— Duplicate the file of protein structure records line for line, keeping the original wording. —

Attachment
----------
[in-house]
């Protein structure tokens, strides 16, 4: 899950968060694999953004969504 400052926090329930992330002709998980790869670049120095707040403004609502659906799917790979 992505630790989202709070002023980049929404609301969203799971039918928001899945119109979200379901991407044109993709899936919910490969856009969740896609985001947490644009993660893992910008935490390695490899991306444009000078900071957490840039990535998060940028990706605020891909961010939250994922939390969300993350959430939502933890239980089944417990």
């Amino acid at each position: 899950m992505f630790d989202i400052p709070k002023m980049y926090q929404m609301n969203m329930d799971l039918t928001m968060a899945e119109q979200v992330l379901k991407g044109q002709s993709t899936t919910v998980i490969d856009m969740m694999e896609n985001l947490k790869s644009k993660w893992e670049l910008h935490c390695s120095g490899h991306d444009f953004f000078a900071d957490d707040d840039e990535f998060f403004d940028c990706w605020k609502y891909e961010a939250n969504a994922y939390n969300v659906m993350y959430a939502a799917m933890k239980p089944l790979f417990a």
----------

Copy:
[in-house]
């Protein structure tokens, strides 16, 4: 899950968060694999953004969504 400052926090329930992330002709998980790869670049120095707040403004609502659906799917790979 992505630790989202709070002023980049929404609301969203799971039918928001899945119109979200379901991407044109993709899936919910490969856009969740896609985001947490644009993660893992910008935490390695490899991306444009000078900071957490840039990535998060940028990706605020891909961010939250994922939390969300993350959430939502933890239980089944417990």
């Amino acid at each position: 899950m992505f630790d989202i400052p709070k002023m980049y926090q929404m609301n969203m329930d799971l039918t928001m968060a899945e119109q979200v992330l379901k991407g044109q002709s993709t899936t919910v998980i490969d856009m969740m694999e896609n985001l947490k790869s644009k993660w893992e670049l910008h935490c390695s120095g490899h991306d444009f953004f000078a900071d957490d707040d840039e990535f998060f403004d940028c990706w605020k609502y891909e961010a939250n969504a994922y939390n969300v659906m993350y959430a939502a799917m933890k239980p089944l790979f417990a």